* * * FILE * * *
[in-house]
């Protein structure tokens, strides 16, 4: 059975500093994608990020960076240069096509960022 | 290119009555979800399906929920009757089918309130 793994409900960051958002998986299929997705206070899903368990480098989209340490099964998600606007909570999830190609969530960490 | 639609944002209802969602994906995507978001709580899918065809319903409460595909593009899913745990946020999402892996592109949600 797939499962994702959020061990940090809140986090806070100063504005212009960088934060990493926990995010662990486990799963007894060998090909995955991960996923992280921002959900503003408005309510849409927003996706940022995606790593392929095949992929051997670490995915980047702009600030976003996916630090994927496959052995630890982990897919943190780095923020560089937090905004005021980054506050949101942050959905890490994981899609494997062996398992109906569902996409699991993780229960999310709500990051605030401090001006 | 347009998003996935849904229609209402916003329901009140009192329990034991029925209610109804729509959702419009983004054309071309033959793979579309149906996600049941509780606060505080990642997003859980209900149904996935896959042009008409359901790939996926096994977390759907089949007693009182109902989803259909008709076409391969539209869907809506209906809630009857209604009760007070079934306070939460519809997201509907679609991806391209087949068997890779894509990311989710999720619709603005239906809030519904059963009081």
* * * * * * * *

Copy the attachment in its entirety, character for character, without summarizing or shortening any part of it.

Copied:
[in-house]
């Protein structure tokens, strides 16, 4: 059975500093994608990020960076240069096509960022 | 290119009555979800399906929920009757089918309130 793994409900960051958002998986299929997705206070899903368990480098989209340490099964998600606007909570999830190609969530960490 | 639609944002209802969602994906995507978001709580899918065809319903409460595909593009899913745990946020999402892996592109949600 797939499962994702959020061990940090809140986090806070100063504005212009960088934060990493926990995010662990486990799963007894060998090909995955991960996923992280921002959900503003408005309510849409927003996706940022995606790593392929095949992929051997670490995915980047702009600030976003996916630090994927496959052995630890982990897919943190780095923020560089937090905004005021980054506050949101942050959905890490994981899609494997062996398992109906569902996409699991993780229960999310709500990051605030401090001006 | 347009998003996935849904229609209402916003329901009140009192329990034991029925209610109804729509959702419009983004054309071309033959793979579309149906996600049941509780606060505080990642997003859980209900149904996935896959042009008409359901790939996926096994977390759907089949007693009182109902989803259909008709076409391969539209869907809506209906809630009857209604009760007070079934306070939460519809997201509907679609991806391209087949068997890779894509990311989710999720619709603005239906809030519904059963009081």